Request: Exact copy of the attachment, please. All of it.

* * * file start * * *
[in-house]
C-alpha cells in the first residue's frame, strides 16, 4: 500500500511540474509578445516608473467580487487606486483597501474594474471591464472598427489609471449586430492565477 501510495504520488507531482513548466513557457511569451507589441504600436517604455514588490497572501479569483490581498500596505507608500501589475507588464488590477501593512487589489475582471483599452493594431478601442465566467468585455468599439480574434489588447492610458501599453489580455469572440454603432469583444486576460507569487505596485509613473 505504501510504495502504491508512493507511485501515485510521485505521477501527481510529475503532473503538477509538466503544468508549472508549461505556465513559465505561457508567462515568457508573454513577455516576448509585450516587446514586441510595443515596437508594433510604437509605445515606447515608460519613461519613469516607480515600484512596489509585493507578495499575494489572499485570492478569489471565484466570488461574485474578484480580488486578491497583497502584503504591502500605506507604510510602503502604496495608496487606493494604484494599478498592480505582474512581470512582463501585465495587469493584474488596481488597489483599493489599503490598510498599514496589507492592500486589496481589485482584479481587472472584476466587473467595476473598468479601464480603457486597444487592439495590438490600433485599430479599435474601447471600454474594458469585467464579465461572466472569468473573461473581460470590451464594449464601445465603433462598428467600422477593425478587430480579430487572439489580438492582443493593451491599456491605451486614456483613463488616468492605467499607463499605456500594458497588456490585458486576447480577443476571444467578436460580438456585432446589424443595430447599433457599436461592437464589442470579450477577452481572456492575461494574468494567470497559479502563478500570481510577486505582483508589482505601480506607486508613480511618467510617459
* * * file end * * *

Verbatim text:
[in-house]
C-alpha cells in the first residue's frame, strides 16, 4: 500500500511540474509578445516608473467580487487606486483597501474594474471591464472598427489609471449586430492565477 501510495504520488507531482513548466513557457511569451507589441504600436517604455514588490497572501479569483490581498500596505507608500501589475507588464488590477501593512487589489475582471483599452493594431478601442465566467468585455468599439480574434489588447492610458501599453489580455469572440454603432469583444486576460507569487505596485509613473 505504501510504495502504491508512493507511485501515485510521485505521477501527481510529475503532473503538477509538466503544468508549472508549461505556465513559465505561457508567462515568457508573454513577455516576448509585450516587446514586441510595443515596437508594433510604437509605445515606447515608460519613461519613469516607480515600484512596489509585493507578495499575494489572499485570492478569489471565484466570488461574485474578484480580488486578491497583497502584503504591502500605506507604510510602503502604496495608496487606493494604484494599478498592480505582474512581470512582463501585465495587469493584474488596481488597489483599493489599503490598510498599514496589507492592500486589496481589485482584479481587472472584476466587473467595476473598468479601464480603457486597444487592439495590438490600433485599430479599435474601447471600454474594458469585467464579465461572466472569468473573461473581460470590451464594449464601445465603433462598428467600422477593425478587430480579430487572439489580438492582443493593451491599456491605451486614456483613463488616468492605467499607463499605456500594458497588456490585458486576447480577443476571444467578436460580438456585432446589424443595430447599433457599436461592437464589442470579450477577452481572456492575461494574468494567470497559479502563478500570481510577486505582483508589482505601480506607486508613480511618467510617459